I participated in several events that opened my eyes to the fact that there’s far more diversity out there than most of us are aware of. That the field has opened up and become willing to accept these former “outsiders” can do nothing but make us better than we are. The WORLDWIDE excitement about science fiction is palable. I met with Chinese editors, speaking through a translator; I met with Latinx authors and artists, with members of the LGBTQI community, with all manner of human beings coming from all manner of backgrounds and personal experiences and all I can say is – thank goodness for their persistence and tolerance. If they had not so fiercely and passionately wanted to be a part of our community, we would be missing out on what is probably the greatest opportunity that has ever been handed to us.
So how did Amazing Stories do? Fantastic! Based on the numbers, we managed to get a free copy of the first new issue into the hands of over 80% of the attendees. We were overwhelmed with good wishes, positive commentary, requests to submit art, stories, poetry and articles, not to mention a steady stream of subscription sales and advertising inquiries. Buy stock in Rayban, we’re gonna need shades.
Finally (at least for now), before we display the award results, just a couple of comments.
Women and non-“cis het white male anglo western european etc” people were in the ascendancy this year both in wins AND in nominations. The FIRST blockbuster film featuring a female superhero won Best Dramatic Long Form. A collection of essays by a female author won Best Related, etc., etc. This, despite the fact that publishing is still weighted towards the customary white, male, hetero, etc., etc., etc.
Go ahead and believe in a cabal if you want to, because no matter how you slice it, either the cabal is WINNING or diversity is WINNING and it is clear that negative, hateful, thought and people are LOSING.
A point that often seems to get lost in this greater discussion is – every single one of the winners and finalists, even the people who only made the long list, are PEOPLE. Human Beings. We all come from the same planet. We all have the same ancestors. The differences between us are miniscule, virtually non-existent, except for those that some try to impose on the rest of us out of unwarranted fear, drawn from insecurity and ignorance. The only things we really have to share are our varied experiences, and, as they say, knowledge is power. I for one hope to learn as much as I can, from as many different voices as I can.
Nora Jemisin said, at the conclusion of her speech, that “the stars are closer”. Indeed they are!
(Apologies for the disjointed post. My brain is still not entirely functional at this time.)
2018 Hugo Award results. Category winners highlighted.
- The Stone Sky, by N.K. Jemisin (Orbit)
- The Collapsing Empire, by John Scalzi (Tor)
- New York 2140, by Kim Stanley Robinson (Orbit)
- Provenance, by Ann Leckie (Orbit)
- Raven Stratagem, by Yoon Ha Lee (Solaris)
- Six Wakes, by Mur Lafferty (Orbit)
- All Systems Red, by Martha Wells (Tor.com Publishing)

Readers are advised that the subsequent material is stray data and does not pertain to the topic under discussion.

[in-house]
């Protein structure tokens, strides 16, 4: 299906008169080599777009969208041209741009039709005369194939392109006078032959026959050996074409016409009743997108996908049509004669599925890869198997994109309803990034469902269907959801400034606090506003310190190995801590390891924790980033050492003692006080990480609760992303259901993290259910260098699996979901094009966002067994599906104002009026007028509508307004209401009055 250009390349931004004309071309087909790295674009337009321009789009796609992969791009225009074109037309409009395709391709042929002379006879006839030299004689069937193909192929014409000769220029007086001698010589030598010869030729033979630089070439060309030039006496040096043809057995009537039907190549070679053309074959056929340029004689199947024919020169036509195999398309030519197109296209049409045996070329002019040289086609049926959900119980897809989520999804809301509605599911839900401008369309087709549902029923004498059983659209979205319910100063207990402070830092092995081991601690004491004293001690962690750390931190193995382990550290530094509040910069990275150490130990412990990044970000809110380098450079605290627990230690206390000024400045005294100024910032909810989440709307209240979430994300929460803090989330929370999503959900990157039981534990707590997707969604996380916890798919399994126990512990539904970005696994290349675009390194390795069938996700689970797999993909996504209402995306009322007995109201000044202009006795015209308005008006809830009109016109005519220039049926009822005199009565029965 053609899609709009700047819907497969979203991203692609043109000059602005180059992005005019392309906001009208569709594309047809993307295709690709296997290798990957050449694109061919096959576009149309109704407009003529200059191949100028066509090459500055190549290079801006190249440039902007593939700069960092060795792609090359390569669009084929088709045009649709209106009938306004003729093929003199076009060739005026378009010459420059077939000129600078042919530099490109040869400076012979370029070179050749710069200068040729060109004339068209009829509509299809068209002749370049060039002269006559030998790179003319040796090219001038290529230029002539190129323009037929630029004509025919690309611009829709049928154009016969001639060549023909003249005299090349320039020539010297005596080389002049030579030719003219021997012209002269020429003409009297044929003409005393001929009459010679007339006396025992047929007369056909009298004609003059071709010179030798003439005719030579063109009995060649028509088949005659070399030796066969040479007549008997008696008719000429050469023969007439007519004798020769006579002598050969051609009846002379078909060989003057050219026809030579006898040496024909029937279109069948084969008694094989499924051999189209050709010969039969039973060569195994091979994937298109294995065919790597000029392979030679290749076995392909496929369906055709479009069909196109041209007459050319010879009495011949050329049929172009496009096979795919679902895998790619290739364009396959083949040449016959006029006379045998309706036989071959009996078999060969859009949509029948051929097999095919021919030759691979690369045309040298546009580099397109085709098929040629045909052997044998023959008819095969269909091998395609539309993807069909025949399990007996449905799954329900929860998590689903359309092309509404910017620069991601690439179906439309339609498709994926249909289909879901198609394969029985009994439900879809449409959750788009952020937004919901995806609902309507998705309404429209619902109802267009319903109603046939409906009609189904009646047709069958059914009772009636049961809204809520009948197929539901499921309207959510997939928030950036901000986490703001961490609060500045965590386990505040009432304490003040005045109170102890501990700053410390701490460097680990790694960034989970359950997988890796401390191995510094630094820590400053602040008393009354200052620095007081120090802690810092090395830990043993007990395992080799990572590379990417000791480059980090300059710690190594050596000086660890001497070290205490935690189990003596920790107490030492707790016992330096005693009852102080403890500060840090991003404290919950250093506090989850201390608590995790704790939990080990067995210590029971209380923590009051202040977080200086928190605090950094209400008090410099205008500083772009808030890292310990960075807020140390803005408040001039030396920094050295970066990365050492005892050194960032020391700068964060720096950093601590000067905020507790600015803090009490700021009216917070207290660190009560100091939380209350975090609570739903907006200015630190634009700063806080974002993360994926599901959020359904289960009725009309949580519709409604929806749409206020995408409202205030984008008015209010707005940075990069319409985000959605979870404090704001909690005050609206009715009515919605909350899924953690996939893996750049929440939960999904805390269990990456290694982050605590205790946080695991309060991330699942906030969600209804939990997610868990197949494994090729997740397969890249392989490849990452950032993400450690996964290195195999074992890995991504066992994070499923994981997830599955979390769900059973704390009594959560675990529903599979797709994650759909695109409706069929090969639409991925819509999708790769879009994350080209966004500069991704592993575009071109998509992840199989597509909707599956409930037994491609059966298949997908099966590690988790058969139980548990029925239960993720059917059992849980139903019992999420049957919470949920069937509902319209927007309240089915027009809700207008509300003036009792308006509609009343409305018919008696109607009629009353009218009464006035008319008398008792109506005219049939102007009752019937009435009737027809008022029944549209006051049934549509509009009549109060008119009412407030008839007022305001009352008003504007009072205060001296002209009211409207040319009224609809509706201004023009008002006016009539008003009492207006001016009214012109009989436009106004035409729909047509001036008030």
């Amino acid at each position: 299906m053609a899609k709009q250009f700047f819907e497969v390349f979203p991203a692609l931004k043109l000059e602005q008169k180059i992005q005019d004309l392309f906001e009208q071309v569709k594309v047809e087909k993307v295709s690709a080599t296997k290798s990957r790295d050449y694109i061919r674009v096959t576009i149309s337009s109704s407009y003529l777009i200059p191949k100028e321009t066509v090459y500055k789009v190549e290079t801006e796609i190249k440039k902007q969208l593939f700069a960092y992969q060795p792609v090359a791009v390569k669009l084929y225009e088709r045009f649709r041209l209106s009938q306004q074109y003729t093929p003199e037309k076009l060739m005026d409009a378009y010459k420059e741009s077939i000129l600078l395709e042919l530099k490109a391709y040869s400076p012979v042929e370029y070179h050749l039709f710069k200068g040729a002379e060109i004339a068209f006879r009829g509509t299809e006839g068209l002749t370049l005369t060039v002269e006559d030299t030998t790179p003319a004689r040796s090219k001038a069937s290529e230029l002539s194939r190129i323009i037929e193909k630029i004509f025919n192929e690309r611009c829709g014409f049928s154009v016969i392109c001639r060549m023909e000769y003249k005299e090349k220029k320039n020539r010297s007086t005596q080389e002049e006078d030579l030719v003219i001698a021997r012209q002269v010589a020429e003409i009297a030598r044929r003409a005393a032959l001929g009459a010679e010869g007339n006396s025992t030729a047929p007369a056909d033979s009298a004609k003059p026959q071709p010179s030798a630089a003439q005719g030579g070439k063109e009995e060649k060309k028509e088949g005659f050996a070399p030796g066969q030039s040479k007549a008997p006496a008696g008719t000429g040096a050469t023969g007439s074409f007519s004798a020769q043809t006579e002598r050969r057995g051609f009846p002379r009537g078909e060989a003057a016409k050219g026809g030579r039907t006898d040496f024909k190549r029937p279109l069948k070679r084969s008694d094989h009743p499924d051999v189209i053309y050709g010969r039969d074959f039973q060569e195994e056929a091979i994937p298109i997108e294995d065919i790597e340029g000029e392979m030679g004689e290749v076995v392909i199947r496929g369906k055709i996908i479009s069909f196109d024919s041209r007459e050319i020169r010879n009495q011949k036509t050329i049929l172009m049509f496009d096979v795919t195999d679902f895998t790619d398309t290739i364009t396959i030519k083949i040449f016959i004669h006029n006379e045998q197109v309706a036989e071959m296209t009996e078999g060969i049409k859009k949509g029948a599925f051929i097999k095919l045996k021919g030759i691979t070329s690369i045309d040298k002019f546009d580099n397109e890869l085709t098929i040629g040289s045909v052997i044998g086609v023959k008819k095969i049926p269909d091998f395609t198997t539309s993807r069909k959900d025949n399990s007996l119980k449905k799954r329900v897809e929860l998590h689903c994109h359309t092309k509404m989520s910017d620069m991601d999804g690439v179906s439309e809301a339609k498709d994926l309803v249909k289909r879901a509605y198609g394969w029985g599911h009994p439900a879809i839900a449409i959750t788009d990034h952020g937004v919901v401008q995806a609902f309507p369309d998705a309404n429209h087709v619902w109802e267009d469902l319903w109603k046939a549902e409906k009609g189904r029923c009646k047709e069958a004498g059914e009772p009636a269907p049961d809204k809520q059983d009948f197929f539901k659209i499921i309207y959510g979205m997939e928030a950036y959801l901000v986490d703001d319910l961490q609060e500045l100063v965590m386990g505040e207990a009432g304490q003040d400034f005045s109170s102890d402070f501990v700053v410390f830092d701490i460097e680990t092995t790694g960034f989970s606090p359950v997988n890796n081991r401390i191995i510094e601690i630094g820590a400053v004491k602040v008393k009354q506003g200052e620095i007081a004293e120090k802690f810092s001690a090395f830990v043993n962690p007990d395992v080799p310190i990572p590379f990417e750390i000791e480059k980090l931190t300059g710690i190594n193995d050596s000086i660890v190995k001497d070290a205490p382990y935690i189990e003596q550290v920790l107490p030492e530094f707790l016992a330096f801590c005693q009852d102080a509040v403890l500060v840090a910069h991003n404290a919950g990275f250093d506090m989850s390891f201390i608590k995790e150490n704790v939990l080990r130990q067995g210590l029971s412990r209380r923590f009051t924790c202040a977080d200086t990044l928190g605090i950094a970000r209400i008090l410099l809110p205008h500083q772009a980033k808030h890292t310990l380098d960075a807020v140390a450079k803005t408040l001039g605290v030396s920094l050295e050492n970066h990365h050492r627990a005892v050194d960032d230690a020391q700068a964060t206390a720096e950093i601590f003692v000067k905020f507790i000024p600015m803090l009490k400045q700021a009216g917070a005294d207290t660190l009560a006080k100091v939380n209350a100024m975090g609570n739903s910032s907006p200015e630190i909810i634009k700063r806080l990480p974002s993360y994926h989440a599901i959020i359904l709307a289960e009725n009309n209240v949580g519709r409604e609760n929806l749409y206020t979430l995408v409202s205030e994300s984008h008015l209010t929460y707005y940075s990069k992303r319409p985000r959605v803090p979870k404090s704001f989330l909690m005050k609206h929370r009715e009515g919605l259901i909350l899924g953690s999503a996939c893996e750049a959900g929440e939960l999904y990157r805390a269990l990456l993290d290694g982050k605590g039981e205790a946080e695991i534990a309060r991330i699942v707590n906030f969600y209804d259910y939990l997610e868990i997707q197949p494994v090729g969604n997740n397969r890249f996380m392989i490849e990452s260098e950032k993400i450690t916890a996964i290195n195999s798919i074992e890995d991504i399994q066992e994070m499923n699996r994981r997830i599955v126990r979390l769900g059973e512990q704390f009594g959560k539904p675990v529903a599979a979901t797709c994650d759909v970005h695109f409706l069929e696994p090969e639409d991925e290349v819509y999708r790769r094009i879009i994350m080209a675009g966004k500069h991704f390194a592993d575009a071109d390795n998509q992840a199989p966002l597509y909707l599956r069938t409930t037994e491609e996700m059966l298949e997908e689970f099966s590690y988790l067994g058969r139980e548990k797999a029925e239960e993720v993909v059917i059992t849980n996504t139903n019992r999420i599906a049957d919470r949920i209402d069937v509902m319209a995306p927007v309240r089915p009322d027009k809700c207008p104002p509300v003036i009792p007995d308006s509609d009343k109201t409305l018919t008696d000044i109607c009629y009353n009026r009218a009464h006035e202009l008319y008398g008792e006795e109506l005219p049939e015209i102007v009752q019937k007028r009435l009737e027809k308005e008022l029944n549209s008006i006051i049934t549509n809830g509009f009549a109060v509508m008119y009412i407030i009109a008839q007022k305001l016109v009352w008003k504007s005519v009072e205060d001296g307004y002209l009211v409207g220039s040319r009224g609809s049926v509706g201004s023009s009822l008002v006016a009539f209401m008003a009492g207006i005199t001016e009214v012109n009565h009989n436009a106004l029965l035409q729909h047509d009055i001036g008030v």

- “And Then There Were (N-One),” by Sarah Pinsker (Uncanny, March/April 2017)
- Binti: Home, by Nnedi Okorafor (Tor.com Publishing)
- The Black Tides of Heaven, by JY Yang (Tor.com Publishing)
- Down Among the Sticks and Bones, by Seanan McGuire (Tor.Com Publishing)
- River of Teeth, by Sarah Gailey (Tor.com Publishing)
- “The Secret Life of Bots,” by Suzanne Palmer (Clarkesworld, September 2017)
- “Children of Thorns, Children of Water,” by Aliette de Bodard (Uncanny, July-August 2017)
- “Extracurricular Activities,” by Yoon Ha Lee (Tor.com, February 15, 2017)
- “A Series of Steaks,” by Vina Jie-Min Prasad (Clarkesworld, January 2017)
- “Small Changes Over Long Periods of Time,” by K.M. Szpara (Uncanny, May/June 2017)
- “Wind Will Rove,” by Sarah Pinsker (Asimov’s, September/October 2017)
Best Short Story
- “Welcome to your Authentic Indian Experience™,” by Rebecca Roanhorse (Apex, August 2017)
- “Carnival Nine,” by Caroline M. Yoachim (Beneath Ceaseless Skies, May 2017)
- “Clearly Lettered in a Mostly Steady Hand,” by Fran Wilde (Uncanny, September 2017)
- “Fandom for Robots,” by Vina Jie-Min Prasad (Uncanny, September/October 2017)
- “The Martian Obelisk,” by Linda Nagata (Tor.com, July 19, 2017)
- “Sun, Moon, Dust” by Ursula Vernon, (Uncanny, May/June 2017)
- World of the Five Gods, by Lois McMaster Bujold (Harper Voyager / Spectrum Literary Agency)
- The Books of the Raksura, by Martha Wells (Night Shade)
- The Divine Cities, by Robert Jackson Bennett (Broadway US / Jo Fletcher Books UK)
- InCryptid, by Seanan McGuire (DAW)
- The Memoirs of Lady Trent, by Marie Brennan (Tor US / Titan UK)
- The Stormlight Archive, by Brandon Sanderson (Tor US / Gollancz UK)
Best Related Work
- No Time to Spare: Thinking About What Matters, by Ursula K. Le Guin (Houghton Mifflin Harcourt)
- Crash Override: How Gamergate (Nearly) Destroyed My Life, and How We Can Win the Fight Against Online Hate, by Zoë Quinn (PublicAffairs)
- Iain M. Banks (Modern Masters of Science Fiction), by Paul Kincaid (University of Illinois Press)
- A Lit Fuse: The Provocative Life of Harlan Ellison, by Nat Segaloff (NESFA Press)
- Luminescent Threads: Connections to Octavia E. Butler, edited by Alexandra Pierce, and Mimi Mondal (Twelfth Planet Press)